Still no sign of 60,000 pounds of explosive material that disappeared during rail shipment

In a “nothing to see here” moment, authorities are urging calm but still can’t seem to find 60,000 pounds of ammonium nitrate that vanished without a trace from a Union Pacific railroad car in April while being transported from Wyoming to California.

(Video Credit: Newsmax)

Ammonium nitrate is used in fertilizer and is a key ingredient in bombs such as the one used in Oklahoma City in 1995. Officials claim the car was sealed when it left the station in Wyoming but somehow 60,000 pounds of the explosive material just disappeared, according to NBC News.

Authorities claim it’s not a reason for public or environmental concern. The material was placed on the train in Cheyenne, Wyoming where its manufacturer, Dyno Nobel, loaded it to take a two-week 1,000-mile trip to Saltdale, California. The company, Dyno Nobel, reported the missing material on May 10 to the federal National Response Center. Why it took almost a month after the disappearance of the explosive material to be reported is curious.

No one seems to want to talk about the story and Union Pacific is floating the theory that it leaked out the bottom of a car. The material was in pellet form and according to Union Pacific was loaded in the car like coal is. The material went missing in April and wasn’t reported on at all by the media until late May.

According to NBC News, “The report states the chemical was released ‘due to an unknown cause,’ and was discovered missing after the rail car arrived in Saltdale, California, an unincorporated community more than 1,000 miles from Cheyenne. At the time of the report, the car was empty and on its way back to Wyoming, according to the company.”

They claimed the seals on the car were intact when it arrived in Saltdale and intimated it must have leaked out of the bottom of the car. To date, the material has reportedly not been found on the tracks.

“Ammonium nitrate has been a key ingredient in both terror attacks and fatal accidents. At least 581 people were killed in 1947 when more than 2,000 tons of the chemical exploded on a cargo ship that had docked at a port in Texas City, Texas. The same year, in Brest, France, a Norwegian ship that contained about 3,000 tons of ammonium nitrate exploded, leading to 29 deaths,” NBC reported.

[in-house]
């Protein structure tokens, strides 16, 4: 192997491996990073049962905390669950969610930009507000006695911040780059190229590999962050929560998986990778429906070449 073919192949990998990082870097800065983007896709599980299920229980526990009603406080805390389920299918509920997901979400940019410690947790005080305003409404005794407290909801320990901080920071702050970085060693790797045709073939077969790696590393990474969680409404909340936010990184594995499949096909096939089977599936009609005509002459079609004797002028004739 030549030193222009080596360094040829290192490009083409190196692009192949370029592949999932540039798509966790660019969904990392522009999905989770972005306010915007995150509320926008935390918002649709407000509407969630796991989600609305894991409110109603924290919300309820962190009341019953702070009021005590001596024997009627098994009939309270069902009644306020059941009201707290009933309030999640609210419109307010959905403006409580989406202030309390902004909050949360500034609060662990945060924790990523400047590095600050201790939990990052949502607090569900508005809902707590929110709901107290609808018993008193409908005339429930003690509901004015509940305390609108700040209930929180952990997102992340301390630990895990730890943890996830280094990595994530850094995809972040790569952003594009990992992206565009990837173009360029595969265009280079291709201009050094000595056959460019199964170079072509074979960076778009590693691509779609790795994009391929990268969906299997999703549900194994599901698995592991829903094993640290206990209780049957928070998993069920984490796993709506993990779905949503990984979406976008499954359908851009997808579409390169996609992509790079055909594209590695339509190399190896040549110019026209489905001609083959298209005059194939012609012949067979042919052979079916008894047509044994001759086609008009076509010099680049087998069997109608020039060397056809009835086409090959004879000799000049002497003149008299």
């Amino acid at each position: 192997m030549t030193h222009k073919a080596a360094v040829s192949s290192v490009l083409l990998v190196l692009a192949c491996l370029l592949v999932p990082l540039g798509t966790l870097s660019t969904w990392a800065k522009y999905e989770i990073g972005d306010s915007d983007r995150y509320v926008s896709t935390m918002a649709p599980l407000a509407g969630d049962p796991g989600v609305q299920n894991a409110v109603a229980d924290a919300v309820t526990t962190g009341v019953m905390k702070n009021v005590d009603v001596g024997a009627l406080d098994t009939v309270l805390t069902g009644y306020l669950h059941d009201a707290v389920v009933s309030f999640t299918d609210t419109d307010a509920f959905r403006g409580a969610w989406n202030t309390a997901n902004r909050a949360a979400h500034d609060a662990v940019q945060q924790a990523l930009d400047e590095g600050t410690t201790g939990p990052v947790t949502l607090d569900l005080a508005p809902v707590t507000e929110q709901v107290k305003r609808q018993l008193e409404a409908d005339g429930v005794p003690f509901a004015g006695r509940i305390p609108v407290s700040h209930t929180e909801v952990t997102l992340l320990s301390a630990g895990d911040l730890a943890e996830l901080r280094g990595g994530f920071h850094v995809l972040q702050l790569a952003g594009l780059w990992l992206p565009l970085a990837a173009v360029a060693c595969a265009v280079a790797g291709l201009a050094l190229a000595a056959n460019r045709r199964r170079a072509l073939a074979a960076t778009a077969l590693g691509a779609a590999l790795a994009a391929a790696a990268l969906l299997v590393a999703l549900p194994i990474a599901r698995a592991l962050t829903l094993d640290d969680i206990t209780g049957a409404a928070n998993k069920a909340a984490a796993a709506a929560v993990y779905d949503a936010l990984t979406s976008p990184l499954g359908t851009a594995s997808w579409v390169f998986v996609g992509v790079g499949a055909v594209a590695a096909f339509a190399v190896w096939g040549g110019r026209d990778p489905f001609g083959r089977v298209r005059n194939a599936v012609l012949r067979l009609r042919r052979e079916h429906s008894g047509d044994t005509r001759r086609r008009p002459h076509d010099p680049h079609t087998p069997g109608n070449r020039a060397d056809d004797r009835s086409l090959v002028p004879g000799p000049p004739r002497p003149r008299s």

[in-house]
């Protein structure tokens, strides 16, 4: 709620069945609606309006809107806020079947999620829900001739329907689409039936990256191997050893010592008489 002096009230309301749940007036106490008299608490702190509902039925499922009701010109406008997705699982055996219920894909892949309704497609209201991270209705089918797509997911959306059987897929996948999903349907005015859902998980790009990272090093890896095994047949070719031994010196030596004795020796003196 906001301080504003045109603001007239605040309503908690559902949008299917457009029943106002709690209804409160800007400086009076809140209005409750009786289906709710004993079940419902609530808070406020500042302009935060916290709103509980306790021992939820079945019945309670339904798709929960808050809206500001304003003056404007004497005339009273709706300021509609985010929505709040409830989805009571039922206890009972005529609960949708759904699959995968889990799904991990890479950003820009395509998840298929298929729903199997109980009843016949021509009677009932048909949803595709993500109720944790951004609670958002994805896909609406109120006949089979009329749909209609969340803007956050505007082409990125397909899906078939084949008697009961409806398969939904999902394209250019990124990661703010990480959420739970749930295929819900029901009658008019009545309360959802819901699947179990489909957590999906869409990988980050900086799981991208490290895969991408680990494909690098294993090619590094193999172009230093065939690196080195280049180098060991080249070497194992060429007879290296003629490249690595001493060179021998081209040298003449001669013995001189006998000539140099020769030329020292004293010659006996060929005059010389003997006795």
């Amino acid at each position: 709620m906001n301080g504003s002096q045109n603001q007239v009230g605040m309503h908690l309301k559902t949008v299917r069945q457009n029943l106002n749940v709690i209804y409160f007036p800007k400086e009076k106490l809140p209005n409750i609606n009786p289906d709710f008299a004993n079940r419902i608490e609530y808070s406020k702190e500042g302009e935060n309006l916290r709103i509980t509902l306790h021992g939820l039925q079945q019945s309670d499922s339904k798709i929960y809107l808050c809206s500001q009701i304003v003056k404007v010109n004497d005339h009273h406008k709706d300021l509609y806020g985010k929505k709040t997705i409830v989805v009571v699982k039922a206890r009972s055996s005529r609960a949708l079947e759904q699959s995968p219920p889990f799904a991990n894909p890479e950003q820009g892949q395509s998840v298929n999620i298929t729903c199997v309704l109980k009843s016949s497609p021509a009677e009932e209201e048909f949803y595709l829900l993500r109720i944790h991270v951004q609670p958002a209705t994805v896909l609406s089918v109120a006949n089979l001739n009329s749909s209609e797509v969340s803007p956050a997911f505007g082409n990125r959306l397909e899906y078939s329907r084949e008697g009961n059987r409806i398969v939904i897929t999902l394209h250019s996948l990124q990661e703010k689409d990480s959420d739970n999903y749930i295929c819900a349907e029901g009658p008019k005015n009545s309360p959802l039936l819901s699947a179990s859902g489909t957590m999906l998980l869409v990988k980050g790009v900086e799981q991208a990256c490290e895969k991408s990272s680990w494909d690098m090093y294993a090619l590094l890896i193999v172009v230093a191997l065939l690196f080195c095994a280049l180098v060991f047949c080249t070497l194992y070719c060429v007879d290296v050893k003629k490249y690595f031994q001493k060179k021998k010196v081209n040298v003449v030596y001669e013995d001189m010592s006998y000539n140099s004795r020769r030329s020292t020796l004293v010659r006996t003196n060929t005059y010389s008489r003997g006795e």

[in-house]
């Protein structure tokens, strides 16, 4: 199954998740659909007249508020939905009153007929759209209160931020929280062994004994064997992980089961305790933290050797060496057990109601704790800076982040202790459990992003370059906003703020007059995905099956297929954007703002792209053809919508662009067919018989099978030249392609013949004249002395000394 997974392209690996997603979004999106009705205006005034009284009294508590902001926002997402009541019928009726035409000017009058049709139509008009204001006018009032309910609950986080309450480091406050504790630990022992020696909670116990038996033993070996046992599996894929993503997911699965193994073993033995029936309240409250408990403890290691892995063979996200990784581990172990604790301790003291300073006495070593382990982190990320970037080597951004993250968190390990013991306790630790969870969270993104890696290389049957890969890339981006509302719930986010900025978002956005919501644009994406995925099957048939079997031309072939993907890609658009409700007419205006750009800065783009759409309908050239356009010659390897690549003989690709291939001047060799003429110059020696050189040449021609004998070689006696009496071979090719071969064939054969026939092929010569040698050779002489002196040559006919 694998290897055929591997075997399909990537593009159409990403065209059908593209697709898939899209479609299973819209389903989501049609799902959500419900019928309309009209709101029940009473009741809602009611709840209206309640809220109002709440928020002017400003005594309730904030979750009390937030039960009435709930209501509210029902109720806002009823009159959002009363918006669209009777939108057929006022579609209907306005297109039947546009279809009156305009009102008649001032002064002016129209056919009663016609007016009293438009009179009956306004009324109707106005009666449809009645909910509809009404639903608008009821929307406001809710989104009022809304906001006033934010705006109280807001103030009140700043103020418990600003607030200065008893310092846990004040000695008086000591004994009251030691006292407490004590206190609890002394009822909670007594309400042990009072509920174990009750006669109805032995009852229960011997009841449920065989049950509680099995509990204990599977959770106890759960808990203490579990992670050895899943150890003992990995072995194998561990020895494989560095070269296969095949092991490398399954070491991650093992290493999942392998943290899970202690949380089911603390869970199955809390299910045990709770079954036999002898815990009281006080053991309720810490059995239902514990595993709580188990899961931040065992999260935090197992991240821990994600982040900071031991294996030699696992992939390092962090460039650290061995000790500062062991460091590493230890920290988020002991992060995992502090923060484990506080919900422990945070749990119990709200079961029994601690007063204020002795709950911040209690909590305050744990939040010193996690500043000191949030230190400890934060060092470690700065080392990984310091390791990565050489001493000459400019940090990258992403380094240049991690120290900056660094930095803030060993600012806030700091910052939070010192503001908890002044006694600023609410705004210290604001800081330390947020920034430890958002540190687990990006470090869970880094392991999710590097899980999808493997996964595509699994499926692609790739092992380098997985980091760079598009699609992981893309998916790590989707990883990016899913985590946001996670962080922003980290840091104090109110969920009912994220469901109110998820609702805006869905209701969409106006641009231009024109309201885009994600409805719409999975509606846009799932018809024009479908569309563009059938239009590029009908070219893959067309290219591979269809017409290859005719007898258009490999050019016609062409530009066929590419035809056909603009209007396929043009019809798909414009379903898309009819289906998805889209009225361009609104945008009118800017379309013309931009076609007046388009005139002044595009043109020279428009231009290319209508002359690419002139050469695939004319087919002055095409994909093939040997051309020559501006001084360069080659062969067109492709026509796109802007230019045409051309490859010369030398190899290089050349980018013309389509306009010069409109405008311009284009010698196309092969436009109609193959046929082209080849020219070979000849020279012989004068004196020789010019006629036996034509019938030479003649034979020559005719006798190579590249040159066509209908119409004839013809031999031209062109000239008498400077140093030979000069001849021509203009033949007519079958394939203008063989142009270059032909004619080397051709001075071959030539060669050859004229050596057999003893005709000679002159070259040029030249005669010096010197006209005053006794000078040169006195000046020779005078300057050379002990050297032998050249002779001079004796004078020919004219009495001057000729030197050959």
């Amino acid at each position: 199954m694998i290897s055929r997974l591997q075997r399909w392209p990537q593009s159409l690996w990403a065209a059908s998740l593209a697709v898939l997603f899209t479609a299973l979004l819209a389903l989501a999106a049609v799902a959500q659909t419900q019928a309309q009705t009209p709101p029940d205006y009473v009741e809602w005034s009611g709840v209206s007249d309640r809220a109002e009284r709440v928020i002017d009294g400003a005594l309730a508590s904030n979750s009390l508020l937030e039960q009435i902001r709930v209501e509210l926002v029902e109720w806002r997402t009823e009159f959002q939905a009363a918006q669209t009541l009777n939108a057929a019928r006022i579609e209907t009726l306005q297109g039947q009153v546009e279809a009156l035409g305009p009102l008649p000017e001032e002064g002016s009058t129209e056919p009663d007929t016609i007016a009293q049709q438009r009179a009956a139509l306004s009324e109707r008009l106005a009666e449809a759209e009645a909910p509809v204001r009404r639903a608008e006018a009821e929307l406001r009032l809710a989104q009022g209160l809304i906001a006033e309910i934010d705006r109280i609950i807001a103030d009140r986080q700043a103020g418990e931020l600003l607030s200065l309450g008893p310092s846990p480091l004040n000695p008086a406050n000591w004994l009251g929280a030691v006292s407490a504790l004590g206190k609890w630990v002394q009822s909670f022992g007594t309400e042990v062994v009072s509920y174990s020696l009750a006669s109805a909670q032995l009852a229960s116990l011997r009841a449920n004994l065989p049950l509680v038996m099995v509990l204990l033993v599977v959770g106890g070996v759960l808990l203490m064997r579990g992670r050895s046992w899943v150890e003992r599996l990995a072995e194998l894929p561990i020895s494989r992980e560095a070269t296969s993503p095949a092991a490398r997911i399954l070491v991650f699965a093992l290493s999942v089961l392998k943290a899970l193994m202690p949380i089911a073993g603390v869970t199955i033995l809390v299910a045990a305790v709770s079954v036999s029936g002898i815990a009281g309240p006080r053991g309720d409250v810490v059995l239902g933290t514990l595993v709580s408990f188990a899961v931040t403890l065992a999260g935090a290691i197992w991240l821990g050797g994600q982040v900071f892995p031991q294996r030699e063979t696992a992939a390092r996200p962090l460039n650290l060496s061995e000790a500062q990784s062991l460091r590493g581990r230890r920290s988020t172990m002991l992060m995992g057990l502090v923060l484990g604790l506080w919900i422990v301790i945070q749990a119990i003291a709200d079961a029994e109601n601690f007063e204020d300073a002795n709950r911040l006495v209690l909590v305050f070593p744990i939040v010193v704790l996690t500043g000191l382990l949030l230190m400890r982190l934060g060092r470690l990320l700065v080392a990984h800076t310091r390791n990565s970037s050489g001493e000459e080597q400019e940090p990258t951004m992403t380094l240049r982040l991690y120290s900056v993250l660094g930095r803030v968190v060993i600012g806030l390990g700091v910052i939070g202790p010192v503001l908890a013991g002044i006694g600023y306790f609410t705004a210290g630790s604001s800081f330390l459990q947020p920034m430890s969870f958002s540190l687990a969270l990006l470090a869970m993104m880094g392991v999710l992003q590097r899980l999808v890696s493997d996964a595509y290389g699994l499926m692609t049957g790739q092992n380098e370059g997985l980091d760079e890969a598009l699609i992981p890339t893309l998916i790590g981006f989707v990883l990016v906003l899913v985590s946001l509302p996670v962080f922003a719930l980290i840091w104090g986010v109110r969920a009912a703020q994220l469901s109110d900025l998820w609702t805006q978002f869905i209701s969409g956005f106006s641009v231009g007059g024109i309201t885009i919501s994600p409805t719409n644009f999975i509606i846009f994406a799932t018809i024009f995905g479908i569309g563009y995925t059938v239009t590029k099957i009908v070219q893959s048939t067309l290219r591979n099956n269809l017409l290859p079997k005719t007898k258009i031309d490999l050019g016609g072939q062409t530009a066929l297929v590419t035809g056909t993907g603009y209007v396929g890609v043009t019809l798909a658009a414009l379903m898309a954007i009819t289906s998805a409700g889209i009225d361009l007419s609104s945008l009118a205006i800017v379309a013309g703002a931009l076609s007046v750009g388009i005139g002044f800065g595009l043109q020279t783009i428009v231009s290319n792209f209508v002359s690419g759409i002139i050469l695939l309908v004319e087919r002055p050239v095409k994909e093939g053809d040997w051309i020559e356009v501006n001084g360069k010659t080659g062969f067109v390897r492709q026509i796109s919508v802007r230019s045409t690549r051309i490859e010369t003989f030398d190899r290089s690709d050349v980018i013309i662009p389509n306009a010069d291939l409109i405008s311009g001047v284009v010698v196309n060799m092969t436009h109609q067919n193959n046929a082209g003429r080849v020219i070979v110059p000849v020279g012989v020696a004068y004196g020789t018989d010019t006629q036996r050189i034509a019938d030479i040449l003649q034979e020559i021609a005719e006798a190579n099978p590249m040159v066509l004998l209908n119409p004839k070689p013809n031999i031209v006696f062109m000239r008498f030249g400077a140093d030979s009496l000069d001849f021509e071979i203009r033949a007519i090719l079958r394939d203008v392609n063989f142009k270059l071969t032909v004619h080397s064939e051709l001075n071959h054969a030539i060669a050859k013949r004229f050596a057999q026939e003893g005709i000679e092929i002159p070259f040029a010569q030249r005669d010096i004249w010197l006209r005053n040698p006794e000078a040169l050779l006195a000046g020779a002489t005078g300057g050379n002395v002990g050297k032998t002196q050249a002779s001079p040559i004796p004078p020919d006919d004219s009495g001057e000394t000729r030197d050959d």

But wait… NBC News listed even more panic-inducing bombings using the chemical.

“It was also used in a 1970 bombing on the University of Wisconsin–Madison campus that led to one death and several injuries, and in the 1995 Oklahoma City bombing, which killed 168 people,” the media outlet noted. “In 2013, ammonium nitrate was the cause of an explosion at a fertilizer plant in West, Texas, killing 15 people, injuring 200 and wiping out hundreds of homes. Federal officials later found the blast was a ‘criminal act.'”

“In 2020, it was the source of a colossal explosion in Beirut, Lebanon, when more than 2,700 tons of ammonium nitrate detonated, killing more than 200 people and injuring thousands,” NBC News continued, pointing out that it is an excellent weapon for terrorists to use.

The FBI is tight-lipped on the incident but the railroad is full of excuses.

“A representative for the National Transportation Safety Board did not immediately respond to a request for comment. The FBI also did not have any immediate comment. A spokesperson for the Federal Railroad Administration said that Union Pacific’s ‘initial findings suggest this was likely a leak caused by a component of the rail car,'” the media outlet asserted.

“The route, which spans more than 1,000 miles through long stretches of remote territory in the western United States, will make it somewhat challenging to pinpoint the missing cargo or how it may have been released, sources said,” NBC concluded.

A Dyno Nobel spokesman told the New York Post, “There is no indication of any danger to the public and no indication the pellets were intentionally taken by anyone. Every indication is the pellets fell from the rail car onto the tracks in small quantities throughout the long trip — eventually leaving one of the three sections in the rail car empty.”

The company vowed an “exhaustive” review to “understand what led to this situation,” and the spokesman noted that “by itself, in pellet form, such a leak of small quantities over a large area would not create additional risks for the public or rail transport.”

If it was a leak, one would think after almost two months, the federal authorities would have located where it happened. Nothing but crickets from the FBI which in its own way is alarming. According to the New York Post, four separate investigations have been launched.

Congress passed a law in 2007 to regulate the sale and transfer of ammonium nitrate to prevent its use in acts of terrorism.

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